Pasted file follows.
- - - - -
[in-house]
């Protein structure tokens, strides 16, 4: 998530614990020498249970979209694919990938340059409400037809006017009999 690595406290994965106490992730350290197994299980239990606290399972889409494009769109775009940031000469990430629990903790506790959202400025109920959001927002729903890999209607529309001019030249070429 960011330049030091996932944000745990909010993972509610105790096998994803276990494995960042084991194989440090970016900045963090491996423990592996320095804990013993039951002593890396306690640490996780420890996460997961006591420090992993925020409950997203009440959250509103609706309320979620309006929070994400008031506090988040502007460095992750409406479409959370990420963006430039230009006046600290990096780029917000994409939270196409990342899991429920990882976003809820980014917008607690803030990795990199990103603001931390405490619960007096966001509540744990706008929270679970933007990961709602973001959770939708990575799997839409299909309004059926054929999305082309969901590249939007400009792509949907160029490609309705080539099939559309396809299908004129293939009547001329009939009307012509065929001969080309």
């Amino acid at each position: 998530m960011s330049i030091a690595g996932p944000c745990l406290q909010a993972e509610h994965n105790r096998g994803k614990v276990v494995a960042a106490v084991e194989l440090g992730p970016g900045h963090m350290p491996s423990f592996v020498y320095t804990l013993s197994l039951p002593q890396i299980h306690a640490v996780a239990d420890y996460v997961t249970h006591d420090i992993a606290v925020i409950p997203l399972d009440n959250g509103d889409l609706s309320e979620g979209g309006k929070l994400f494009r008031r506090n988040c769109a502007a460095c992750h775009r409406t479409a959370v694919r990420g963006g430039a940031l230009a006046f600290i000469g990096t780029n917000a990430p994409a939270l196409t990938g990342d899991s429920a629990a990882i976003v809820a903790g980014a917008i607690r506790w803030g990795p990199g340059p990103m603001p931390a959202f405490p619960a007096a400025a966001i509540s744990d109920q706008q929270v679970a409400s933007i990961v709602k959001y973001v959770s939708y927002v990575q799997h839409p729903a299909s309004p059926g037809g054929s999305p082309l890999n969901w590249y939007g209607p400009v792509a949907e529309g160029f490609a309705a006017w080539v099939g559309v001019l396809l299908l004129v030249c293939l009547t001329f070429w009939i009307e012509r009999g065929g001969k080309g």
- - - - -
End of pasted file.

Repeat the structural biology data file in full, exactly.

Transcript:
[in-house]
């Protein structure tokens, strides 16, 4: 998530614990020498249970979209694919990938340059409400037809006017009999 690595406290994965106490992730350290197994299980239990606290399972889409494009769109775009940031000469990430629990903790506790959202400025109920959001927002729903890999209607529309001019030249070429 960011330049030091996932944000745990909010993972509610105790096998994803276990494995960042084991194989440090970016900045963090491996423990592996320095804990013993039951002593890396306690640490996780420890996460997961006591420090992993925020409950997203009440959250509103609706309320979620309006929070994400008031506090988040502007460095992750409406479409959370990420963006430039230009006046600290990096780029917000994409939270196409990342899991429920990882976003809820980014917008607690803030990795990199990103603001931390405490619960007096966001509540744990706008929270679970933007990961709602973001959770939708990575799997839409299909309004059926054929999305082309969901590249939007400009792509949907160029490609309705080539099939559309396809299908004129293939009547001329009939009307012509065929001969080309």
């Amino acid at each position: 998530m960011s330049i030091a690595g996932p944000c745990l406290q909010a993972e509610h994965n105790r096998g994803k614990v276990v494995a960042a106490v084991e194989l440090g992730p970016g900045h963090m350290p491996s423990f592996v020498y320095t804990l013993s197994l039951p002593q890396i299980h306690a640490v996780a239990d420890y996460v997961t249970h006591d420090i992993a606290v925020i409950p997203l399972d009440n959250g509103d889409l609706s309320e979620g979209g309006k929070l994400f494009r008031r506090n988040c769109a502007a460095c992750h775009r409406t479409a959370v694919r990420g963006g430039a940031l230009a006046f600290i000469g990096t780029n917000a990430p994409a939270l196409t990938g990342d899991s429920a629990a990882i976003v809820a903790g980014a917008i607690r506790w803030g990795p990199g340059p990103m603001p931390a959202f405490p619960a007096a400025a966001i509540s744990d109920q706008q929270v679970a409400s933007i990961v709602k959001y973001v959770s939708y927002v990575q799997h839409p729903a299909s309004p059926g037809g054929s999305p082309l890999n969901w590249y939007g209607p400009v792509a949907e529309g160029f490609a309705a006017w080539v099939g559309v001019l396809l299908l004129v030249c293939l009547t001329f070429w009939i009307e012509r009999g065929g001969k080309g």